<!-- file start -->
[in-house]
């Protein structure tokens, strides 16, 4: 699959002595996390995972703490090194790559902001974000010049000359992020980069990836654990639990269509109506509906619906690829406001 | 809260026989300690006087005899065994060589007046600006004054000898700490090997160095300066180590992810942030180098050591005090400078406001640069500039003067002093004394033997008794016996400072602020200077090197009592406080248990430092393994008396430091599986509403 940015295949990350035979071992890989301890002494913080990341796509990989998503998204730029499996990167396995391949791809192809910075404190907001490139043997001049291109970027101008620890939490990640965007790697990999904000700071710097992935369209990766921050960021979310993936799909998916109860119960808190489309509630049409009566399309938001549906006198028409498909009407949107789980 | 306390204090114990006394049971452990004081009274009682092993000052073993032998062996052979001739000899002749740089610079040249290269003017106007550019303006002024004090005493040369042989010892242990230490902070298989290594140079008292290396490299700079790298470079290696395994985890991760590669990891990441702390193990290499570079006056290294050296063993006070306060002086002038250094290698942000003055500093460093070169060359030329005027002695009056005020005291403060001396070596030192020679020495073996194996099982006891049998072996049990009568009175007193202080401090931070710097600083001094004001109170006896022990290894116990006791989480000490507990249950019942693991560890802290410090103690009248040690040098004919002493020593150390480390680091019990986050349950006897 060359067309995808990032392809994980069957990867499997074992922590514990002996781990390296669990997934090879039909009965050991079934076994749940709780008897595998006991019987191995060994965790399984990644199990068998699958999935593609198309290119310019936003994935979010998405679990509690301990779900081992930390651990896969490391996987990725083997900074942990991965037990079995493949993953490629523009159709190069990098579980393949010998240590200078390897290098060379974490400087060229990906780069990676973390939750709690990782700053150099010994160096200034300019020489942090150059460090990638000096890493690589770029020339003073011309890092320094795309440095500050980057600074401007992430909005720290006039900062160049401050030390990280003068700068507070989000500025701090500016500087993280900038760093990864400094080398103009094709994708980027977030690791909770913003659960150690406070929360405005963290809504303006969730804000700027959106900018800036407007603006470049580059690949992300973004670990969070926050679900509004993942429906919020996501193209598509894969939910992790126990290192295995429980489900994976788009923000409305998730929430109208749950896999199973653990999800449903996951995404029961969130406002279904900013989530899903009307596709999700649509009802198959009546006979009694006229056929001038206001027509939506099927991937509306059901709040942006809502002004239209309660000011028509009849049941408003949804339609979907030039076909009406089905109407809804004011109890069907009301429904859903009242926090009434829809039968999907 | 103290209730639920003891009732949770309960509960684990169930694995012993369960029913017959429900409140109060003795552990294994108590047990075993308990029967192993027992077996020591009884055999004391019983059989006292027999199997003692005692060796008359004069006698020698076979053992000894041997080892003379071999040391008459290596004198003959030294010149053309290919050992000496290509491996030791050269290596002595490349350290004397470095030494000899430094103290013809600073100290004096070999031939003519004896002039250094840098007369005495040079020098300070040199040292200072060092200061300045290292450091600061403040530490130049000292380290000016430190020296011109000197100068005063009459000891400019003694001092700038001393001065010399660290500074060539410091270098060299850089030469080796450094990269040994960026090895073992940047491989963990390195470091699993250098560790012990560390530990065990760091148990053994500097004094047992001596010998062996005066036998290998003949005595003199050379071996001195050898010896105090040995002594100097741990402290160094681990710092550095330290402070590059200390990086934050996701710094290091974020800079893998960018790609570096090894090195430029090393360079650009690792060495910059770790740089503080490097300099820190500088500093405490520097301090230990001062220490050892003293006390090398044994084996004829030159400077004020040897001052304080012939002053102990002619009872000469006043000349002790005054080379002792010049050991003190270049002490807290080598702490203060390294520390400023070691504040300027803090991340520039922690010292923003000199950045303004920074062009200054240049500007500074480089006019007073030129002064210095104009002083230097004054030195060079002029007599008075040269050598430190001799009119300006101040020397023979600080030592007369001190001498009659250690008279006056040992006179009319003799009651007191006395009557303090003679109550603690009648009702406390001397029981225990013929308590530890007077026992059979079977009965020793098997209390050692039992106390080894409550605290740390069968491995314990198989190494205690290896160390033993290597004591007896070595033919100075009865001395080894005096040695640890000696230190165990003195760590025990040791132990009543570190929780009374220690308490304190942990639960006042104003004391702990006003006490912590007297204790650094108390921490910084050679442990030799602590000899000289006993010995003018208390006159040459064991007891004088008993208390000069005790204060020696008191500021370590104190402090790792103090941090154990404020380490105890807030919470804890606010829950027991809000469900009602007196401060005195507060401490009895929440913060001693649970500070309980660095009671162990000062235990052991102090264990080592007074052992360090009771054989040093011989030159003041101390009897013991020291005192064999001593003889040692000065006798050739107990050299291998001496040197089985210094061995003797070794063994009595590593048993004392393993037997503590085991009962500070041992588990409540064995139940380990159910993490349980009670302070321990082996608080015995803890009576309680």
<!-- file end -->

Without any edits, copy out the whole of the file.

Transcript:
[in-house]
């Protein structure tokens, strides 16, 4: 699959002595996390995972703490090194790559902001974000010049000359992020980069990836654990639990269509109506509906619906690829406001 | 809260026989300690006087005899065994060589007046600006004054000898700490090997160095300066180590992810942030180098050591005090400078406001640069500039003067002093004394033997008794016996400072602020200077090197009592406080248990430092393994008396430091599986509403 940015295949990350035979071992890989301890002494913080990341796509990989998503998204730029499996990167396995391949791809192809910075404190907001490139043997001049291109970027101008620890939490990640965007790697990999904000700071710097992935369209990766921050960021979310993936799909998916109860119960808190489309509630049409009566399309938001549906006198028409498909009407949107789980 | 306390204090114990006394049971452990004081009274009682092993000052073993032998062996052979001739000899002749740089610079040249290269003017106007550019303006002024004090005493040369042989010892242990230490902070298989290594140079008292290396490299700079790298470079290696395994985890991760590669990891990441702390193990290499570079006056290294050296063993006070306060002086002038250094290698942000003055500093460093070169060359030329005027002695009056005020005291403060001396070596030192020679020495073996194996099982006891049998072996049990009568009175007193202080401090931070710097600083001094004001109170006896022990290894116990006791989480000490507990249950019942693991560890802290410090103690009248040690040098004919002493020593150390480390680091019990986050349950006897 060359067309995808990032392809994980069957990867499997074992922590514990002996781990390296669990997934090879039909009965050991079934076994749940709780008897595998006991019987191995060994965790399984990644199990068998699958999935593609198309290119310019936003994935979010998405679990509690301990779900081992930390651990896969490391996987990725083997900074942990991965037990079995493949993953490629523009159709190069990098579980393949010998240590200078390897290098060379974490400087060229990906780069990676973390939750709690990782700053150099010994160096200034300019020489942090150059460090990638000096890493690589770029020339003073011309890092320094795309440095500050980057600074401007992430909005720290006039900062160049401050030390990280003068700068507070989000500025701090500016500087993280900038760093990864400094080398103009094709994708980027977030690791909770913003659960150690406070929360405005963290809504303006969730804000700027959106900018800036407007603006470049580059690949992300973004670990969070926050679900509004993942429906919020996501193209598509894969939910992790126990290192295995429980489900994976788009923000409305998730929430109208749950896999199973653990999800449903996951995404029961969130406002279904900013989530899903009307596709999700649509009802198959009546006979009694006229056929001038206001027509939506099927991937509306059901709040942006809502002004239209309660000011028509009849049941408003949804339609979907030039076909009406089905109407809804004011109890069907009301429904859903009242926090009434829809039968999907 | 103290209730639920003891009732949770309960509960684990169930694995012993369960029913017959429900409140109060003795552990294994108590047990075993308990029967192993027992077996020591009884055999004391019983059989006292027999199997003692005692060796008359004069006698020698076979053992000894041997080892003379071999040391008459290596004198003959030294010149053309290919050992000496290509491996030791050269290596002595490349350290004397470095030494000899430094103290013809600073100290004096070999031939003519004896002039250094840098007369005495040079020098300070040199040292200072060092200061300045290292450091600061403040530490130049000292380290000016430190020296011109000197100068005063009459000891400019003694001092700038001393001065010399660290500074060539410091270098060299850089030469080796450094990269040994960026090895073992940047491989963990390195470091699993250098560790012990560390530990065990760091148990053994500097004094047992001596010998062996005066036998290998003949005595003199050379071996001195050898010896105090040995002594100097741990402290160094681990710092550095330290402070590059200390990086934050996701710094290091974020800079893998960018790609570096090894090195430029090393360079650009690792060495910059770790740089503080490097300099820190500088500093405490520097301090230990001062220490050892003293006390090398044994084996004829030159400077004020040897001052304080012939002053102990002619009872000469006043000349002790005054080379002792010049050991003190270049002490807290080598702490203060390294520390400023070691504040300027803090991340520039922690010292923003000199950045303004920074062009200054240049500007500074480089006019007073030129002064210095104009002083230097004054030195060079002029007599008075040269050598430190001799009119300006101040020397023979600080030592007369001190001498009659250690008279006056040992006179009319003799009651007191006395009557303090003679109550603690009648009702406390001397029981225990013929308590530890007077026992059979079977009965020793098997209390050692039992106390080894409550605290740390069968491995314990198989190494205690290896160390033993290597004591007896070595033919100075009865001395080894005096040695640890000696230190165990003195760590025990040791132990009543570190929780009374220690308490304190942990639960006042104003004391702990006003006490912590007297204790650094108390921490910084050679442990030799602590000899000289006993010995003018208390006159040459064991007891004088008993208390000069005790204060020696008191500021370590104190402090790792103090941090154990404020380490105890807030919470804890606010829950027991809000469900009602007196401060005195507060401490009895929440913060001693649970500070309980660095009671162990000062235990052991102090264990080592007074052992360090009771054989040093011989030159003041101390009897013991020291005192064999001593003889040692000065006798050739107990050299291998001496040197089985210094061995003797070794063994009595590593048993004392393993037997503590085991009962500070041992588990409540064995139940380990159910993490349980009670302070321990082996608080015995803890009576309680």